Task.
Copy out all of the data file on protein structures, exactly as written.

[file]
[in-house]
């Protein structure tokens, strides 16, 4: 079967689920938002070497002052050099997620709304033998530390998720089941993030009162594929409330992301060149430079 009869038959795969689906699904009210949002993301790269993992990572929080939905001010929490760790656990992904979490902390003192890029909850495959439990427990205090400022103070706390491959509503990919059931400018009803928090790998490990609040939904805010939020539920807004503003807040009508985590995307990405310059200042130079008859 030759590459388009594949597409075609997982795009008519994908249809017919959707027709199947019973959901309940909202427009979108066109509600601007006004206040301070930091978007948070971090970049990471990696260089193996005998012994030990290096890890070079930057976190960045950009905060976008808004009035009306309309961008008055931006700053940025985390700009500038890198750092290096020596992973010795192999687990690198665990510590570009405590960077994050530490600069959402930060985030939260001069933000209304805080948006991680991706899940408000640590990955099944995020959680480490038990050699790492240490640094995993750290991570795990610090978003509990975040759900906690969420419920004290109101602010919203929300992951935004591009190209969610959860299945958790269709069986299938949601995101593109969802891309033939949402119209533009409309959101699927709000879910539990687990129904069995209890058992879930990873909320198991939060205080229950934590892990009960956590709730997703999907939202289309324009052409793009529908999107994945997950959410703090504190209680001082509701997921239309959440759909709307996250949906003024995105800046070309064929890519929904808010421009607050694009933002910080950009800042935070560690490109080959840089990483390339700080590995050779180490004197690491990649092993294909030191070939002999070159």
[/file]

[in-house]
């Protein structure tokens, strides 16, 4: 079967689920938002070497002052050099997620709304033998530390998720089941993030009162594929409330992301060149430079 009869038959795969689906699904009210949002993301790269993992990572929080939905001010929490760790656990992904979490902390003192890029909850495959439990427990205090400022103070706390491959509503990919059931400018009803928090790998490990609040939904805010939020539920807004503003807040009508985590995307990405310059200042130079008859 030759590459388009594949597409075609997982795009008519994908249809017919959707027709199947019973959901309940909202427009979108066109509600601007006004206040301070930091978007948070971090970049990471990696260089193996005998012994030990290096890890070079930057976190960045950009905060976008808004009035009306309309961008008055931006700053940025985390700009500038890198750092290096020596992973010795192999687990690198665990510590570009405590960077994050530490600069959402930060985030939260001069933000209304805080948006991680991706899940408000640590990955099944995020959680480490038990050699790492240490640094995993750290991570795990610090978003509990975040759900906690969420419920004290109101602010919203929300992951935004591009190209969610959860299945958790269709069986299938949601995101593109969802891309033939949402119209533009409309959101699927709000879910539990687990129904069995209890058992879930990873909320198991939060205080229950934590892990009960956590709730997703999907939202289309324009052409793009529908999107994945997950959410703090504190209680001082509701997921239309959440759909709307996250949906003024995105800046070309064929890519929904808010421009607050694009933002910080950009800042935070560690490109080959840089990483390339700080590995050779180490004197690491990649092993294909030191070939002999070159």